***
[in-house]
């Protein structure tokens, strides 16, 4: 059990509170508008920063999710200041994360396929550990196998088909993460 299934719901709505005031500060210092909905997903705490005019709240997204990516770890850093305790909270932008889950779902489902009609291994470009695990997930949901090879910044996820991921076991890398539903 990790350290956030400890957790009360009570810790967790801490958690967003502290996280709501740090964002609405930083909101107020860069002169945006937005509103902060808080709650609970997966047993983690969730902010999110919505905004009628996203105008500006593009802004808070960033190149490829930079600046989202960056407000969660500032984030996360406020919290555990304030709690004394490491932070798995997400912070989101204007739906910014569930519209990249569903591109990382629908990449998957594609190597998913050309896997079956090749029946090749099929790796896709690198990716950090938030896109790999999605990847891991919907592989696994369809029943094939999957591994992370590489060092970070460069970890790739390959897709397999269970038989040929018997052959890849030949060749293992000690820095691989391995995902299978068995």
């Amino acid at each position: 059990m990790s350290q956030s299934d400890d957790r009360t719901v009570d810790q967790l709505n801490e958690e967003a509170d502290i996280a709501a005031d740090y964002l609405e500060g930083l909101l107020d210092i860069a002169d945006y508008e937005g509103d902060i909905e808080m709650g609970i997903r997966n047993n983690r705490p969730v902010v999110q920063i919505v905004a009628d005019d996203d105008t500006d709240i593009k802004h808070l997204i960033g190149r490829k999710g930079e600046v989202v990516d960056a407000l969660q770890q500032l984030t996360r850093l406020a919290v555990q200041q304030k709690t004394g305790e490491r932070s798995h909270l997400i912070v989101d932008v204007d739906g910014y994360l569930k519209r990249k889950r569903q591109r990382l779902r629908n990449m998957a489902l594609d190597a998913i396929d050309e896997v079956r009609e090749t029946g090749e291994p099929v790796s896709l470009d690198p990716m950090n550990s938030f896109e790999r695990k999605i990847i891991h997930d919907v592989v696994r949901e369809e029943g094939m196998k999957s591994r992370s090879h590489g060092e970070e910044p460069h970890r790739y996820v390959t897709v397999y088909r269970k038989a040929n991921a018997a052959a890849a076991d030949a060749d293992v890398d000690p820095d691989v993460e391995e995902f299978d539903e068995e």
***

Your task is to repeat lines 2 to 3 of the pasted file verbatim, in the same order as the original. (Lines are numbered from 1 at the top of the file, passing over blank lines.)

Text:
């Protein structure tokens, strides 16, 4: 059990509170508008920063999710200041994360396929550990196998088909993460 299934719901709505005031500060210092909905997903705490005019709240997204990516770890850093305790909270932008889950779902489902009609291994470009695990997930949901090879910044996820991921076991890398539903 990790350290956030400890957790009360009570810790967790801490958690967003502290996280709501740090964002609405930083909101107020860069002169945006937005509103902060808080709650609970997966047993983690969730902010999110919505905004009628996203105008500006593009802004808070960033190149490829930079600046989202960056407000969660500032984030996360406020919290555990304030709690004394490491932070798995997400912070989101204007739906910014569930519209990249569903591109990382629908990449998957594609190597998913050309896997079956090749029946090749099929790796896709690198990716950090938030896109790999999605990847891991919907592989696994369809029943094939999957591994992370590489060092970070460069970890790739390959897709397999269970038989040929018997052959890849030949060749293992000690820095691989391995995902299978068995």
């Amino acid at each position: 059990m990790s350290q956030s299934d400890d957790r009360t719901v009570d810790q967790l709505n801490e958690e967003a509170d502290i996280a709501a005031d740090y964002l609405e500060g930083l909101l107020d210092i860069a002169d945006y508008e937005g509103d902060i909905e808080m709650g609970i997903r997966n047993n983690r705490p969730v902010v999110q920063i919505v905004a009628d005019d996203d105008t500006d709240i593009k802004h808070l997204i960033g190149r490829k999710g930079e600046v989202v990516d960056a407000l969660q770890q500032l984030t996360r850093l406020a919290v555990q200041q304030k709690t004394g305790e490491r932070s798995h909270l997400i912070v989101d932008v204007d739906g910014y994360l569930k519209r990249k889950r569903q591109r990382l779902r629908n990449m998957a489902l594609d190597a998913i396929d050309e896997v079956r009609e090749t029946g090749e291994p099929v790796s896709l470009d690198p990716m950090n550990s938030f896109e790999r695990k999605i990847i891991h997930d919907v592989v696994r949901e369809e029943g094939m196998k999957s591994r992370s090879h590489g060092e970070e910044p460069h970890r790739y996820v390959t897709v397999y088909r269970k038989a040929n991921a018997a052959a890849a076991d030949a060749d293992v890398d000690p820095d691989v993460e391995e995902f299978d539903e068995e």